Referring to FIG. 3c, a release (and/or seed) material 32 is formed over the substrate and mask 31. Release material 32 is applied to facilitate separation between sacrificial substrate 27 and mask 31 thereunder and the probe tips 21 and stop plates 23 formed on top thereof. Also, if the probe tips 21 and stop plates 23 are formed by electroplating, release material 32 will provide the conductive layer necessary for electroplating. In one embodiment, release material 32 comprises aluminum. Other appropriate materials may be used for release material 32 including, but without limitation, copper, titanium, tungsten or alloys of these and/or other materials including materials made of two or more layers of such materials that function as described above. For purposes of illustration, the dimensions of certain elements shown in the figures may be exaggerated or not in proportion.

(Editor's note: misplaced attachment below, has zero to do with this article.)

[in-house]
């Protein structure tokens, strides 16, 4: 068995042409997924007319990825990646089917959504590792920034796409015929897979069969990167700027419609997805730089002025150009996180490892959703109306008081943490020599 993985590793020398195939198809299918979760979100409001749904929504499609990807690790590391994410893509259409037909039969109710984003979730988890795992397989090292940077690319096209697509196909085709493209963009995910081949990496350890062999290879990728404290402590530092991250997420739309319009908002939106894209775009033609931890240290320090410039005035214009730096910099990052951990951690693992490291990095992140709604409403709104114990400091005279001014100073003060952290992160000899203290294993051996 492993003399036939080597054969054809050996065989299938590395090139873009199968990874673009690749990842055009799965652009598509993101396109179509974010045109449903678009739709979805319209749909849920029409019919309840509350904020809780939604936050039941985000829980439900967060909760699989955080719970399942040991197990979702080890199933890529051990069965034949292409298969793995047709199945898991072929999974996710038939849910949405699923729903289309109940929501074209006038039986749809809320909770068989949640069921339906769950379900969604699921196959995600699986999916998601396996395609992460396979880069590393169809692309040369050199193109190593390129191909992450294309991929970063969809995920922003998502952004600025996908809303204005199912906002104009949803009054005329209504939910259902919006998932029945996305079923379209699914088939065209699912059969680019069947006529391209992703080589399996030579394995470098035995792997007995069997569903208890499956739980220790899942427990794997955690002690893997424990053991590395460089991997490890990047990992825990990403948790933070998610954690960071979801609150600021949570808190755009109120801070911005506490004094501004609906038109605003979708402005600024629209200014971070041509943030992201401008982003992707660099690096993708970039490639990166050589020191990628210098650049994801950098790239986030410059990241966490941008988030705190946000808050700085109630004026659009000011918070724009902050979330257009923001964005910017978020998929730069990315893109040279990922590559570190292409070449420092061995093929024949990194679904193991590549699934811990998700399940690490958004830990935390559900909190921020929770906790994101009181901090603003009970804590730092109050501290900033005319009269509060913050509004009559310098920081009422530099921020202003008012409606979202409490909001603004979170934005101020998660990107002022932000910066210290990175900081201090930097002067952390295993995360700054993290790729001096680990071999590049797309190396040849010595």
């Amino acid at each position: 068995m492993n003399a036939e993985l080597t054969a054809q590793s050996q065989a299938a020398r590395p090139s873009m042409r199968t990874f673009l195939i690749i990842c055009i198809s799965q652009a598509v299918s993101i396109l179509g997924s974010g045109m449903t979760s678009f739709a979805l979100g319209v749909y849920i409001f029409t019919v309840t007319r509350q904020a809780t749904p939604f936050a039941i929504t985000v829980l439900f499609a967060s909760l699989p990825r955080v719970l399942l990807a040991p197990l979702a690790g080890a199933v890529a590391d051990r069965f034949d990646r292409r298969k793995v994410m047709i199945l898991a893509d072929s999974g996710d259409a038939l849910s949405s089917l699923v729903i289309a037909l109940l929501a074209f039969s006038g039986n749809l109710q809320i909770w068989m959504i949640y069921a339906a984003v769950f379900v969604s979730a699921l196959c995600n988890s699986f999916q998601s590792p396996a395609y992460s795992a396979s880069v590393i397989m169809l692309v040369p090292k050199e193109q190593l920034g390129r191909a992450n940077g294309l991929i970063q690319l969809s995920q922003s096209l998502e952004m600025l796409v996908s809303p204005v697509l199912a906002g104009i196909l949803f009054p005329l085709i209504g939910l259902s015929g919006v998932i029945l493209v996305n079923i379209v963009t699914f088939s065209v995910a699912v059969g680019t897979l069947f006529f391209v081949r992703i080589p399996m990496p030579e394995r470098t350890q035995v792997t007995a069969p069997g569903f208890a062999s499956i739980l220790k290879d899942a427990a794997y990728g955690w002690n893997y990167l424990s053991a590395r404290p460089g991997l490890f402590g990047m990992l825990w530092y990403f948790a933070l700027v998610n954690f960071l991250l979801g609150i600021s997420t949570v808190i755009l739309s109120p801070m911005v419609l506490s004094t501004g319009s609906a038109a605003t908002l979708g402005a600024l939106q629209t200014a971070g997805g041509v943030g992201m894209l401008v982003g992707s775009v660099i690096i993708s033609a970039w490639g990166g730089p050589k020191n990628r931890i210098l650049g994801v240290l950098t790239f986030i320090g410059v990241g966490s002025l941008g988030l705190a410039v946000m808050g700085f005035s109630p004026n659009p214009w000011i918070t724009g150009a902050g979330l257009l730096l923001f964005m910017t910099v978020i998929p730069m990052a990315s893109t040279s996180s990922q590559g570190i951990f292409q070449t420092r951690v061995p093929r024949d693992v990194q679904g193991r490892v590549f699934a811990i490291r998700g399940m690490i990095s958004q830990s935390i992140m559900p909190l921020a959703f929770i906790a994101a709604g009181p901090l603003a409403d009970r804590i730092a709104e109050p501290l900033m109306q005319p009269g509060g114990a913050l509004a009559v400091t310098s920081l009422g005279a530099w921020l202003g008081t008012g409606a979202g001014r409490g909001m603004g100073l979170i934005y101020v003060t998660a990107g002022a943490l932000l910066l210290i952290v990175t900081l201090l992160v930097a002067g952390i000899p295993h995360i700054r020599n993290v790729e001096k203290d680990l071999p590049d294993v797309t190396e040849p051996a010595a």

Referring to FIG. 3d, a second mask layer (mask 33) is formed in a specific pattern over sacrificial substrate 27, mask 31 and release material 32, as shown. Mask 33 defines a plurality of cavities 35 and 36 that are sized and shaped to create probe tips 21 and stop plates 23, respectively. A preferably conductive material is then deposited into cavities 35 and 36 to form probe tips 21 and stop plates 23, as shown in FIG. 3e. The material used to form tips 21 and plates 23 is generally desired to be conductive, non-oxidizing, and chemically non-reactive. Examples of appropriate materials include, without limitation, palladium, gold, rhodium, nickel, cobalt, silver, platinum, conductive nitrides, conductive carbides, tungsten, titanium, molybdenum, rhenium, indium, osmium, rhodium, copper, refractory metals, and their alloys as well as alloys of these and/or other materials. Any appropriate method may be used to deposit such material into cavities 35 and 36 such as, but without limitation, chemical vapor deposition, physical vapor deposition, sputtering, electroless plating, electron beam deposition, and thermal evaporation. Alternatively, a non-conductive material may be used for either or both of probe tips 21 and stop plates 23 such as aluminum oxide, aluminum nitride, etc. In the event a non-conductive material is used for probe tips 21, at least the ends 28 of tips 21 must be made conductive and must be electrically connected to wire elements 20. This may be done in any suitable manner such as, and without limitation, by coating the exterior surface of probe tips 21 with a conductive material. After formation of probe tips 21 and stop plates 23, mask 33 is removed to expose the probe tips 21 and stop plate 23, as shown in FIG. 3f. Because the tips 21 and stop plates 23 are formed lithographically, they may be formed with relatively precise spatial relationships to each other.